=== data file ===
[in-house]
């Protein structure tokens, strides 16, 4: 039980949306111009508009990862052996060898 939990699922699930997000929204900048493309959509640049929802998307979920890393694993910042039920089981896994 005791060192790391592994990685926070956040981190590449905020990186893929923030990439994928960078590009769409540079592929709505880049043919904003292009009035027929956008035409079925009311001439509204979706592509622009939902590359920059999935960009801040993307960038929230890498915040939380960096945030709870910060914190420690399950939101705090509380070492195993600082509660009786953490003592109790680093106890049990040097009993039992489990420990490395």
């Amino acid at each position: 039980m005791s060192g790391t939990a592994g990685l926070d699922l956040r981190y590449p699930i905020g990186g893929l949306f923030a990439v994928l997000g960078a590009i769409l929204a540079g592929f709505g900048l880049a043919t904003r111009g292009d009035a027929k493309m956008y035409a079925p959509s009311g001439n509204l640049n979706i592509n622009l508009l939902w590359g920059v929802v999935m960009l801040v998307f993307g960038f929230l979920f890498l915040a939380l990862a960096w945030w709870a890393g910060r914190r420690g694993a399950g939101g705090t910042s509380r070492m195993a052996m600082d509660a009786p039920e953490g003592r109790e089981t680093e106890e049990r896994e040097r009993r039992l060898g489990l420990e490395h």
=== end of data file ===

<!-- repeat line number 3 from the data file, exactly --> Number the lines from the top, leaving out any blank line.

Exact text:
């Amino acid at each position: 039980m005791s060192g790391t939990a592994g990685l926070d699922l956040r981190y590449p699930i905020g990186g893929l949306f923030a990439v994928l997000g960078a590009i769409l929204a540079g592929f709505g900048l880049a043919t904003r111009g292009d009035a027929k493309m956008y035409a079925p959509s009311g001439n509204l640049n979706i592509n622009l508009l939902w590359g920059v929802v999935m960009l801040v998307f993307g960038f929230l979920f890498l915040a939380l990862a960096w945030w709870a890393g910060r914190r420690g694993a399950g939101g705090t910042s509380r070492m195993a052996m600082d509660a009786p039920e953490g003592r109790e089981t680093e106890e049990r896994e040097r009993r039992l060898g489990l420990e490395h």